You’re probably expecting this to be the part of the review that says, “Mac users are just out of luck.” Well, we’re not! The built-in software does, in fact, include tools for Mac OS X, although some of it is PowerPC-native only (meaning it will run under the slower Rosetta mode on Intel Macs). The Mac software includes a codec that enables Flip videos to work with QuickTime-based software, which means you can use them with pretty much any major Mac video program, although it’s worth noting that a default installation of QuickTime (without this codec) will not be able to play back Flip vids.
With all the convenience offered by the Flip Ultra, you’d probably expect that it would also have some significant drawbacks. Well, it does. The only zoom available is a 2x digital zoom, which means that not only are you limited to zooming in a relatively small amount, but you are also stuck with the lower quality provided by a digital zoom (as opposed to an optical zoom). Moreover, the memory is not expandable, the camera does not provide any form of flash or lighting, and there isn't any still picture capability either (although the software does enable you to snap single frames from a video). There is also no motion stabilizer to prevent jitters in videos taken with a shaky camera. Finally, the Flip Ultra has a compatibility issue with iMovie 08, which will cause you to do all the work on your iMovie project normally, only to find at the very end of the process that you are left with completely blank video. (Pure Digital says that they and Apple are working on this issue, but you can work around it for now by transcoding Flip videos into a different format BEFORE importing them into iMovie 08.)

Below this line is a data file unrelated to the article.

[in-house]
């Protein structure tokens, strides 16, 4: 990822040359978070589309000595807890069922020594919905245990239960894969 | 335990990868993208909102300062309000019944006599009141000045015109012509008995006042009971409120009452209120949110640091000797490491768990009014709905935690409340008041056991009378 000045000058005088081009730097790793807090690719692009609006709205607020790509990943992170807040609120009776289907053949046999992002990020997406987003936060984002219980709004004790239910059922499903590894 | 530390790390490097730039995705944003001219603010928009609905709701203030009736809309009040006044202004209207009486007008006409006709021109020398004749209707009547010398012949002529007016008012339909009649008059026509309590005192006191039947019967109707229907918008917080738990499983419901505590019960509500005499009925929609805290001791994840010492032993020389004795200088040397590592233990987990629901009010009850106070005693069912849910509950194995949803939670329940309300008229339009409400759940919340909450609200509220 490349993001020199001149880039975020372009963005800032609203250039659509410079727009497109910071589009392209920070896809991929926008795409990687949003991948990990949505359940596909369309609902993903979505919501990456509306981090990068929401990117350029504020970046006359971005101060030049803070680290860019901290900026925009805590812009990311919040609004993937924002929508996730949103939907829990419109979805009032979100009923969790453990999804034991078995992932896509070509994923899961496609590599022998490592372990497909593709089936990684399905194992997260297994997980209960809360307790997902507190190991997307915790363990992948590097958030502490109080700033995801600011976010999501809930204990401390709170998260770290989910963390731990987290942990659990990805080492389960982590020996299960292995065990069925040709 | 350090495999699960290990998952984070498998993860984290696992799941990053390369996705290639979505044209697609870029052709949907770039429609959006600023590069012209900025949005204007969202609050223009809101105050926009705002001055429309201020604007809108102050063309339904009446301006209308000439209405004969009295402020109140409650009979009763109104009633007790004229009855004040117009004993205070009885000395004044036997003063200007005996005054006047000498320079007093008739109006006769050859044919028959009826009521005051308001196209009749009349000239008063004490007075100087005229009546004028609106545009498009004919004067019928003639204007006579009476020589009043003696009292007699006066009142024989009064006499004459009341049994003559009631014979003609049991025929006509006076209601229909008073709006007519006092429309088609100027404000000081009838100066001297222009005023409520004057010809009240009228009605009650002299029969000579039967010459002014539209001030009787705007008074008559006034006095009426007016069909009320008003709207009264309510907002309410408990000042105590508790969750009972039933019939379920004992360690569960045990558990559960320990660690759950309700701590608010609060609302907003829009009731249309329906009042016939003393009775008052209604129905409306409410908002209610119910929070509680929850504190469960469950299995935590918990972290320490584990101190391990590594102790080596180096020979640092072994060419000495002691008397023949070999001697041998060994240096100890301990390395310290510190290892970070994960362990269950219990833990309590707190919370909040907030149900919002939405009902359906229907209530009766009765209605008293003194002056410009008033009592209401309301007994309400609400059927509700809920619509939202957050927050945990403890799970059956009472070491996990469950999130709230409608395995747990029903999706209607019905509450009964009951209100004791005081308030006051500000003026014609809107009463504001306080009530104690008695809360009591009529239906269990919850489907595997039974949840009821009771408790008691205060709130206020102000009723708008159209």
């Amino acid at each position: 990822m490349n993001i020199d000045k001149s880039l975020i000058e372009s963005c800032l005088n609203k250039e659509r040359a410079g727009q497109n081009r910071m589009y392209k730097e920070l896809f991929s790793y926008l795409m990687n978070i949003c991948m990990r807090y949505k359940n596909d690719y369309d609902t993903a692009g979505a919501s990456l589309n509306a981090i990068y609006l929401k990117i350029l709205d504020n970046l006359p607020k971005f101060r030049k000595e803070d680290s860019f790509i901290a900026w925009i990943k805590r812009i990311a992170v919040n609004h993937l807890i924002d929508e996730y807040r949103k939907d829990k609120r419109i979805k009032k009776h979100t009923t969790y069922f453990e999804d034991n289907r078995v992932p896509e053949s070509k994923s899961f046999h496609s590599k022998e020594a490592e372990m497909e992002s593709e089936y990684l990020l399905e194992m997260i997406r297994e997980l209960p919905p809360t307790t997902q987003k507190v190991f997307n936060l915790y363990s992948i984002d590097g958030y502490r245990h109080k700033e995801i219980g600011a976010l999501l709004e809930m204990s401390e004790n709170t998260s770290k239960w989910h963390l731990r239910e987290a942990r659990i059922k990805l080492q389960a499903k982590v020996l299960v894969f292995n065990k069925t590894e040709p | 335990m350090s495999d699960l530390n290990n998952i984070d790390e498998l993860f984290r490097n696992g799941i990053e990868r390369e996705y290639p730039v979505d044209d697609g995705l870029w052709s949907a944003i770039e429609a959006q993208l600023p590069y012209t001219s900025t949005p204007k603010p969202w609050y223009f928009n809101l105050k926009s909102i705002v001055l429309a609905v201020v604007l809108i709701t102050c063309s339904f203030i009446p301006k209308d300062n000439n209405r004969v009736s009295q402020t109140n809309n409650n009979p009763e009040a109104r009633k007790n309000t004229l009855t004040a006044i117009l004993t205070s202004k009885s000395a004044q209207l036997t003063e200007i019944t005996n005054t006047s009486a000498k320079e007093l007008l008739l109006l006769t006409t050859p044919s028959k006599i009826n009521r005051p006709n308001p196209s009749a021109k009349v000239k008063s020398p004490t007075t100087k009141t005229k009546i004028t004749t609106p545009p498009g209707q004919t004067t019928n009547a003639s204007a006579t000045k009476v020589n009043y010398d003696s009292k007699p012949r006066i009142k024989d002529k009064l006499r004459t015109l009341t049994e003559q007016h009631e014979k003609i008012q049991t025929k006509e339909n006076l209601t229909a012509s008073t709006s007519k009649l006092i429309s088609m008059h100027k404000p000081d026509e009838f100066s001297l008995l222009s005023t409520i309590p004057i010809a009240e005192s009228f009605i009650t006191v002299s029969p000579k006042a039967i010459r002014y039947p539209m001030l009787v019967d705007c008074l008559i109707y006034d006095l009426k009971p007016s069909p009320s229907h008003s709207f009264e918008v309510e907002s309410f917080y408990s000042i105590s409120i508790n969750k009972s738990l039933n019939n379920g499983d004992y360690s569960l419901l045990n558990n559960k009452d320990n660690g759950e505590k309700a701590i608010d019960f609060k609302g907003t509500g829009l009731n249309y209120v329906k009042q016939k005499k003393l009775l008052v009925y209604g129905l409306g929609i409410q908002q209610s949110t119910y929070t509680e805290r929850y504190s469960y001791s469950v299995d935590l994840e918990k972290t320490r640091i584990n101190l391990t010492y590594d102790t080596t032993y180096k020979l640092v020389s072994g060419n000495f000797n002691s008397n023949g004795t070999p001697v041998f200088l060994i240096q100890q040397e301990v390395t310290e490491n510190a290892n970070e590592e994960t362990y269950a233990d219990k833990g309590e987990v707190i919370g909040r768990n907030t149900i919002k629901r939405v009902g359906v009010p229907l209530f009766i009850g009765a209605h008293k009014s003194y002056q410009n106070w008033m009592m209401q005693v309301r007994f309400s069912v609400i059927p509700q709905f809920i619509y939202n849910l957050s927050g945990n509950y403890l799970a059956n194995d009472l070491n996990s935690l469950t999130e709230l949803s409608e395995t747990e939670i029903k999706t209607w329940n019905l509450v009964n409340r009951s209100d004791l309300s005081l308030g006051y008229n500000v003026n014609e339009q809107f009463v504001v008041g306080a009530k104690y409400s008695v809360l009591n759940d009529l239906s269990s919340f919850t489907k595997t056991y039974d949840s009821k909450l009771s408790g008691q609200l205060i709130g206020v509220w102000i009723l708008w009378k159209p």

To a casual observer, the Flip Ultra may look almost like it is just some toy that only produces videos filled with unrecognizable blobs. However, video quality is actually where the Flip Ultra crosses the finish line and establishes itself as a worthwhile purchase. First, I tested the Flip Ultra with close-range, indoor situations with limited lighting, such as this video of my feline friend Bernie:
Then, I also tested the Ultra’s ability to perform under direct sunlight and from a greater distance, by filming the following train:
Under virtually all lighting and distance situations, the Flip Ultra captured motion smoothly, and the picture was remarkably sharp and clear for such a low-end camera, although the zooming used on the train video does make it somewhat blurrier. Overall, the Flip Ultra’s video is so impressive that some users actually have difficulty believing that the clips it produces didn’t actually come from some other, pricier camera.
Tales From The Flipped
You may remember that digital audio players were around long before the iPod – but it was the iPod that made digital audio players accessible, and desirable, for the average user. Similarly, the Flip Video series, and especially the Flip Ultra, are shaping up to become the first portable digital camcorders that average consumers will actually fantasize about owning and won’t have difficulty using. The Ultra does have its share of limitations, so it probably isn’t suitable for filming the next Hollywood Blockbuster, but it will certainly exceed your expectations for everyday situ… hey, I think I hear someone using an iJetPack!
Pros:Convenient and portable design; simple, fast, and elegant user interface; nice viewfinder screen; software installers built into the unit itself; supports Mac OS X in addition to Windows; includes TV-out cable; very high quality video with high frame rate.
Cons: No optical zoom; digital zoom limited to 2x; no lighting.